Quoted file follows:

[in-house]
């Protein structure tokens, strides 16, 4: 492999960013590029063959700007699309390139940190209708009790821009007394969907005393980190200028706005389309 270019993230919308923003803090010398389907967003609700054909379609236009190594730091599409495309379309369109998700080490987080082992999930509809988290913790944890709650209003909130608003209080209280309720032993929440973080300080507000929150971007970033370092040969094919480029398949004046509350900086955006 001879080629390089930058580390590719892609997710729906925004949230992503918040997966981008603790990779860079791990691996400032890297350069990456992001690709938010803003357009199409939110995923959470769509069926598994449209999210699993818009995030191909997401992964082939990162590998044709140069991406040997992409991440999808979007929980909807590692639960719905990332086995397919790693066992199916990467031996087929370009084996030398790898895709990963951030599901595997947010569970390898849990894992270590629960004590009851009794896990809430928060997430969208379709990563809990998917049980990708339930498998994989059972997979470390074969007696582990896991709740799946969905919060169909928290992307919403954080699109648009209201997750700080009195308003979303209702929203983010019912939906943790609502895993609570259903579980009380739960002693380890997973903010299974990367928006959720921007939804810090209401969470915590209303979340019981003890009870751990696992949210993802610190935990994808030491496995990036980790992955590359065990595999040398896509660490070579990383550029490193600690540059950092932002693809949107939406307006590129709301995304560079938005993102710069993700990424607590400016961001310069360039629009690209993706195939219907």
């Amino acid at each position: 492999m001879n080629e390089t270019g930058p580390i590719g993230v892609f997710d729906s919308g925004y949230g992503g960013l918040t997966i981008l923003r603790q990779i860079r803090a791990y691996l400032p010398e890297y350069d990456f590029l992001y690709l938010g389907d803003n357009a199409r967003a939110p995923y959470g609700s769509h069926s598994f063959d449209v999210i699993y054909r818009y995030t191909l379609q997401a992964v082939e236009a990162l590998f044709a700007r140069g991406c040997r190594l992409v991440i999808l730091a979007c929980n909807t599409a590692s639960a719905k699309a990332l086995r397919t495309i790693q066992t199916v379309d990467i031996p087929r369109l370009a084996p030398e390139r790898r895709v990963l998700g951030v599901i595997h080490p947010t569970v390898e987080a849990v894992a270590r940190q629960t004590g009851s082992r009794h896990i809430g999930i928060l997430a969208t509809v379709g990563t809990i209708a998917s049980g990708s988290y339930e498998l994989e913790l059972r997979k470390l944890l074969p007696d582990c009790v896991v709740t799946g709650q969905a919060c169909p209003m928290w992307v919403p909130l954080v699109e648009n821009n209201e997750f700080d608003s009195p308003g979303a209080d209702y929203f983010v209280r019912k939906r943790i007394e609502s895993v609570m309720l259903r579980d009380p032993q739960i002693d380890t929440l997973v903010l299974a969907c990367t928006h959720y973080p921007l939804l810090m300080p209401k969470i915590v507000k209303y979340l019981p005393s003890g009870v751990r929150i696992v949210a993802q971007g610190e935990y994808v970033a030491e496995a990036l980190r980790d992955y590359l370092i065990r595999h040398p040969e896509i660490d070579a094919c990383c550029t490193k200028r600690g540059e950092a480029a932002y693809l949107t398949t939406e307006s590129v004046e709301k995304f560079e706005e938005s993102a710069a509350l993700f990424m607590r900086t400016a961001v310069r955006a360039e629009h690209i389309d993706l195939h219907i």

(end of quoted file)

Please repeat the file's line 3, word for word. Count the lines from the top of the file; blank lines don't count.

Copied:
């Amino acid at each position: 492999m001879n080629e390089t270019g930058p580390i590719g993230v892609f997710d729906s919308g925004y949230g992503g960013l918040t997966i981008l923003r603790q990779i860079r803090a791990y691996l400032p010398e890297y350069d990456f590029l992001y690709l938010g389907d803003n357009a199409r967003a939110p995923y959470g609700s769509h069926s598994f063959d449209v999210i699993y054909r818009y995030t191909l379609q997401a992964v082939e236009a990162l590998f044709a700007r140069g991406c040997r190594l992409v991440i999808l730091a979007c929980n909807t599409a590692s639960a719905k699309a990332l086995r397919t495309i790693q066992t199916v379309d990467i031996p087929r369109l370009a084996p030398e390139r790898r895709v990963l998700g951030v599901i595997h080490p947010t569970v390898e987080a849990v894992a270590r940190q629960t004590g009851s082992r009794h896990i809430g999930i928060l997430a969208t509809v379709g990563t809990i209708a998917s049980g990708s988290y339930e498998l994989e913790l059972r997979k470390l944890l074969p007696d582990c009790v896991v709740t799946g709650q969905a919060c169909p209003m928290w992307v919403p909130l954080v699109e648009n821009n209201e997750f700080d608003s009195p308003g979303a209080d209702y929203f983010v209280r019912k939906r943790i007394e609502s895993v609570m309720l259903r579980d009380p032993q739960i002693d380890t929440l997973v903010l299974a969907c990367t928006h959720y973080p921007l939804l810090m300080p209401k969470i915590v507000k209303y979340l019981p005393s003890g009870v751990r929150i696992v949210a993802q971007g610190e935990y994808v970033a030491e496995a990036l980190r980790d992955y590359l370092i065990r595999h040398p040969e896509i660490d070579a094919c990383c550029t490193k200028r600690g540059e950092a480029a932002y693809l949107t398949t939406e307006s590129v004046e709301k995304f560079e706005e938005s993102a710069a509350l993700f990424m607590r900086t400016a961001v310069r955006a360039e629009h690209i389309d993706l195939h219907i």